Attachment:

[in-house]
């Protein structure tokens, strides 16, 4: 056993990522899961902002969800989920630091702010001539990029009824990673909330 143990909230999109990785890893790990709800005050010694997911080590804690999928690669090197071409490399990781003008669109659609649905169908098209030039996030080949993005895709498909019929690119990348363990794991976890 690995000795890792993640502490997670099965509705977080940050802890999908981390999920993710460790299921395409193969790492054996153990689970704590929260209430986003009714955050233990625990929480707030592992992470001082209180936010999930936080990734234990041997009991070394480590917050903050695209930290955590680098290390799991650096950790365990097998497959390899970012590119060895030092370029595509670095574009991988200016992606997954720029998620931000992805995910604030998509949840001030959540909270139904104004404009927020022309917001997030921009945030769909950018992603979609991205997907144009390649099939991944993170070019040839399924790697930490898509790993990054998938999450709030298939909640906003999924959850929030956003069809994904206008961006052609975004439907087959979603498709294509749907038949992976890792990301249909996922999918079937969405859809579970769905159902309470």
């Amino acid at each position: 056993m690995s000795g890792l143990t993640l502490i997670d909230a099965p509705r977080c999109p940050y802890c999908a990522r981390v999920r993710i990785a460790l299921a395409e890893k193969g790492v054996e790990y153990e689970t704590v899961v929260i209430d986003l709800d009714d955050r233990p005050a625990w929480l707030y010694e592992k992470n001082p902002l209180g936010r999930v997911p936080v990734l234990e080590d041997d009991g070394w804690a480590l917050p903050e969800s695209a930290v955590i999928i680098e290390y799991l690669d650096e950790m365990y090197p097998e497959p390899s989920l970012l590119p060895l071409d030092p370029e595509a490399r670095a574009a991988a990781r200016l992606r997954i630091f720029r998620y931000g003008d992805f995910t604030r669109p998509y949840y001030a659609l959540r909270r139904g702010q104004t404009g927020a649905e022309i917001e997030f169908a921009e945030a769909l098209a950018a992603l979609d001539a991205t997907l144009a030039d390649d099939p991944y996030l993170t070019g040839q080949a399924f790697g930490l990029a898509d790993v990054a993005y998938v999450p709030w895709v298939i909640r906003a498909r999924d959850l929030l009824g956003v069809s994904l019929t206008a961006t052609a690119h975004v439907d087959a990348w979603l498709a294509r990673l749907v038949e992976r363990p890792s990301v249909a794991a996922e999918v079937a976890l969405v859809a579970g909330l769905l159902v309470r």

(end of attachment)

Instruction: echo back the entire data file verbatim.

[in-house]
């Protein structure tokens, strides 16, 4: 056993990522899961902002969800989920630091702010001539990029009824990673909330 143990909230999109990785890893790990709800005050010694997911080590804690999928690669090197071409490399990781003008669109659609649905169908098209030039996030080949993005895709498909019929690119990348363990794991976890 690995000795890792993640502490997670099965509705977080940050802890999908981390999920993710460790299921395409193969790492054996153990689970704590929260209430986003009714955050233990625990929480707030592992992470001082209180936010999930936080990734234990041997009991070394480590917050903050695209930290955590680098290390799991650096950790365990097998497959390899970012590119060895030092370029595509670095574009991988200016992606997954720029998620931000992805995910604030998509949840001030959540909270139904104004404009927020022309917001997030921009945030769909950018992603979609991205997907144009390649099939991944993170070019040839399924790697930490898509790993990054998938999450709030298939909640906003999924959850929030956003069809994904206008961006052609975004439907087959979603498709294509749907038949992976890792990301249909996922999918079937969405859809579970769905159902309470």
């Amino acid at each position: 056993m690995s000795g890792l143990t993640l502490i997670d909230a099965p509705r977080c999109p940050y802890c999908a990522r981390v999920r993710i990785a460790l299921a395409e890893k193969g790492v054996e790990y153990e689970t704590v899961v929260i209430d986003l709800d009714d955050r233990p005050a625990w929480l707030y010694e592992k992470n001082p902002l209180g936010r999930v997911p936080v990734l234990e080590d041997d009991g070394w804690a480590l917050p903050e969800s695209a930290v955590i999928i680098e290390y799991l690669d650096e950790m365990y090197p097998e497959p390899s989920l970012l590119p060895l071409d030092p370029e595509a490399r670095a574009a991988a990781r200016l992606r997954i630091f720029r998620y931000g003008d992805f995910t604030r669109p998509y949840y001030a659609l959540r909270r139904g702010q104004t404009g927020a649905e022309i917001e997030f169908a921009e945030a769909l098209a950018a992603l979609d001539a991205t997907l144009a030039d390649d099939p991944y996030l993170t070019g040839q080949a399924f790697g930490l990029a898509d790993v990054a993005y998938v999450p709030w895709v298939i909640r906003a498909r999924d959850l929030l009824g956003v069809s994904l019929t206008a961006t052609a690119h975004v439907d087959a990348w979603l498709a294509r990673l749907v038949e992976r363990p890792s990301v249909a794991a996922e999918v079937a976890l969405v859809a579970g909330l769905l159902v309470r």